Really saving New York City

Hotel Pennsylvania (1919) is slated for demolition. (

Authorities in the Big Apple, including, it now seems, the state’s new governor, Kathy Hochul, have bought into a vision of Manhattan’s future that privileges the greedy moguls of high finance and their camp followers in high office. So what else is new? You’d think that as a woman the new governor would want to flee her predecessor’s priapic project as fast as her legs can carry her. But no.

What is new is that instead of ruining the city building by building, as has been the way for decades, the entire area around Pennsylvania Station, nine square blocks, is to be torn down and rebuilt with skyscrapers from horizon to horizon. The old district – 13 landmark and landmark-eligible buildings, and at least 50 in all – will be replaced by glitzy towers and transformed into a sterile wasteland of wind corridors and dark shadows alternating with the sun’s glare reflected in hundreds of acres of glass. Meanwhile, workers, residents and visitors will enjoy endless construction sites, street closures, detours, and traffic snarls around the busiest transportation depot in the western hemisphere.

In a letter to Association for a Better New York chairman Steven Rubenstein urging him to hear an alternative plan by ReThinkNYC, its chairman Samuel Turvey wrote:

The Governor’s plan does not differ markedly from her predecessor’s. Much of the neighborhood would still be needlessly demolished, “supertall” buildings loathed by everyone except, it seems, governors of New York, will still add unsustainable density to the vicinity, blot out the sun and obscure the skyline, and, when the dust settles, Penn Station will still be trapped in the basement of a hockey rink.

This is more than a matter of whether to rebuild Penn Station to the original 1910 design of McKim Mead & White. Hochul’s plan for the neighborhood would blot out that opportunity altogether, substituting a half-assed remodel amid its plan to redevelop the area. High on the list of legacy architecture set for demolition would be the venerable Hotel Pennsylvania, also designed by McKim Mead & White and right across Seventh Avenue from Penn Station. The plan, formerly the Empire Station Complex and now called the Pennsylvania Station Civic and Land Use Improvement Project, was recently opposed by the National Trust for Historic Preservation, which described it as “hauntingly reminiscent of the failed ‘urban renewal’ strategies of the 1960s.”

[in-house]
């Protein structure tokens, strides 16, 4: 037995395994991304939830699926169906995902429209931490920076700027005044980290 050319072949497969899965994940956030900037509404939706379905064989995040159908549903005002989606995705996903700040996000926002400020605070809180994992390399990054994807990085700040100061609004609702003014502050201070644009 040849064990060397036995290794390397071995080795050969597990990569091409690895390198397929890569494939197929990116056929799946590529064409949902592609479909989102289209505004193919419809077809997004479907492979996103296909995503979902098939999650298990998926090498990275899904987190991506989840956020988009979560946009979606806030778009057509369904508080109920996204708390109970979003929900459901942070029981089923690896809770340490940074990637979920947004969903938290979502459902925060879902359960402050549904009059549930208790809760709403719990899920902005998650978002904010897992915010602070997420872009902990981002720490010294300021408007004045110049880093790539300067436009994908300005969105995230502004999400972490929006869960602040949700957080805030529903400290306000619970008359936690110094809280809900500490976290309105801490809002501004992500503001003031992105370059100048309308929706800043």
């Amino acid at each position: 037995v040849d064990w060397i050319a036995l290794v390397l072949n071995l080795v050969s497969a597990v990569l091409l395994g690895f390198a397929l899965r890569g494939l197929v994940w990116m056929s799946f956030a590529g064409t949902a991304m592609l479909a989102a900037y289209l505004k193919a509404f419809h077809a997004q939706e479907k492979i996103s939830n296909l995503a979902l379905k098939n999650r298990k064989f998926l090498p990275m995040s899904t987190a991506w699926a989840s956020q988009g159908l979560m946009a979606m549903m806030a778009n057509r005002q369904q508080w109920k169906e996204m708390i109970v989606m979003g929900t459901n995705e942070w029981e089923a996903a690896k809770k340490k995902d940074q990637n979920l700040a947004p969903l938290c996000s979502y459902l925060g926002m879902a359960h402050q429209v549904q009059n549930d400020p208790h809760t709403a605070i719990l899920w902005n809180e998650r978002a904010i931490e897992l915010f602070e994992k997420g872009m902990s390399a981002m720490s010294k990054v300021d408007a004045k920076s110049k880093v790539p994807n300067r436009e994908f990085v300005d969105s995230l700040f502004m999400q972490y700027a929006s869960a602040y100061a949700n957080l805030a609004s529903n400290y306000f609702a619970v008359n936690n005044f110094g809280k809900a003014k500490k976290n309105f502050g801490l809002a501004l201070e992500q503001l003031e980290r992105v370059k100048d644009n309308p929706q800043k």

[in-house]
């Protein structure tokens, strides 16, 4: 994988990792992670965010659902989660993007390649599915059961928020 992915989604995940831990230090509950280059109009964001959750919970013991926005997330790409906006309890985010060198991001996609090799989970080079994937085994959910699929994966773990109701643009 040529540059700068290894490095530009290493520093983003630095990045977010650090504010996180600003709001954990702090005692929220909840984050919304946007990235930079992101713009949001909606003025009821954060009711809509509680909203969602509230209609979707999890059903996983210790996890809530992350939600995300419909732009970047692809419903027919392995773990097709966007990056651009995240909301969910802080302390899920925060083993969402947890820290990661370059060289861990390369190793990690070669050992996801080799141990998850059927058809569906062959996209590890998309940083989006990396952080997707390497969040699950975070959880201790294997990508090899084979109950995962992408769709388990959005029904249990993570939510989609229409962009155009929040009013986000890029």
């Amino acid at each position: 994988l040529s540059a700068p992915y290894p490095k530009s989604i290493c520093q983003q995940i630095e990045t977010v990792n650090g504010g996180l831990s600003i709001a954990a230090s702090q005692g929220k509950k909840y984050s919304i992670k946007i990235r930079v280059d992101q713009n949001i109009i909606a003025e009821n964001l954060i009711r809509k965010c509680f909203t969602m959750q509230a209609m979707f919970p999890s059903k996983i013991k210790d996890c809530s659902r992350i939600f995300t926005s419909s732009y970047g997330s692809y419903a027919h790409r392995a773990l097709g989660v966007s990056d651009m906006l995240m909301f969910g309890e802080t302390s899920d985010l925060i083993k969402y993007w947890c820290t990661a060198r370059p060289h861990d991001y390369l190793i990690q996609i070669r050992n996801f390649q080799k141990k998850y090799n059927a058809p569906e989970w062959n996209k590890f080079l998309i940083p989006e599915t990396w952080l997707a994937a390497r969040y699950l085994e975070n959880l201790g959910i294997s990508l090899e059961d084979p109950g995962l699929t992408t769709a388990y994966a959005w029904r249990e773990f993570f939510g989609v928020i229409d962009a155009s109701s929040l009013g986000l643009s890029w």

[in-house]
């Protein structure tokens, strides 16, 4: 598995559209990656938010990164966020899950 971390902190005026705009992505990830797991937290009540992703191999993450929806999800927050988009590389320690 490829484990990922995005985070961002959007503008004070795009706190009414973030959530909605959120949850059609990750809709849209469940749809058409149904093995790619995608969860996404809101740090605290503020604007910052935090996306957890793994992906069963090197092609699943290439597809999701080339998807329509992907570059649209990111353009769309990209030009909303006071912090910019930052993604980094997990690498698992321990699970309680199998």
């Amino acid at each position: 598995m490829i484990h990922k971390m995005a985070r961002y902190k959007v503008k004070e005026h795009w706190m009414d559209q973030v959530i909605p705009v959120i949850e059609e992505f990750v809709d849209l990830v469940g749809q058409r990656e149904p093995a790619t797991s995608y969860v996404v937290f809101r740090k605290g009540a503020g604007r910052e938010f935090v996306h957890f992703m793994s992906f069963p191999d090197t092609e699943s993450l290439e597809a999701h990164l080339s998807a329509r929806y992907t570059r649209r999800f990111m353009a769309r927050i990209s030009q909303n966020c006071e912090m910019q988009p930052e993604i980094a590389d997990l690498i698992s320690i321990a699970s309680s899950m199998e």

Penn Station today is not on anyone’s list of landmarked buildings, nor should it be, but press accounts have suggested that unidentified preservationists want to landmark both Madison Square Garden, which squats atop Penn Station, and Two Penn Plaza, the 29-story tower also built on top of the station. That is a ridiculous idea. Landmarking those two structures would spell doomsday for rebuilding Penn Station. Turvey stresses that ReThinkNYC and the Empire State Coalition, the alliance of which it is a part, oppose any such steps. He adds:

We are not sure who is behind using preservation laws to protect Madison Square Garden and 2 Penn Plaza but it may well be a very cynical ploy by someone to detract from the fact that the State of New York, [real-estate mogul] Vornado and the Dolans [owners of the arena] would like to see the Penn neighborhood obliterated to make way for a Maginot Line of supertalls, an underground Penn Station and a dated track plan. That becomes a reality only after destroying numerous historic sites, displacing residents and hundreds of small businesses.

Cynical ploys may be the mother’s milk of New York politics. It’s surely not for nothing that historian Vincent Scully wrote after Penn Station’s demise: “One entered the city like a god; one scuttles in now like a rat.” Do we want to set the current Penn Station in cement? Do we want urban renewal in NYC? I don’t think so. Sam Turvey well encapsulates the situation:

To paraphrase Jane Jacobs, we could not save the original Penn Station but we can save New York. We can dothis, in part, by having the courage to rebuild an architectural masterpiece that should never have been destroyed andby letting logic, need and geography rather than political infighting and man-made jurisdictional limits define ourfuture transit operations. If we get this right, we will not only save New York but will unlock the region’s true potentialin ways that will burnish the legacies of all who fought to make this happen for generations to come.


A continuation of the public hearing held by the New York State Development Corporation in December on much of the above, which has been described as 90 percent in opposition to the Empire Station Complex, begins at 5 p.m. today at the link below:

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Save a Providence water view

Tayo Heuser and the deck in back of her Benefit Street “home.” (Kris Craig/Providence Journal)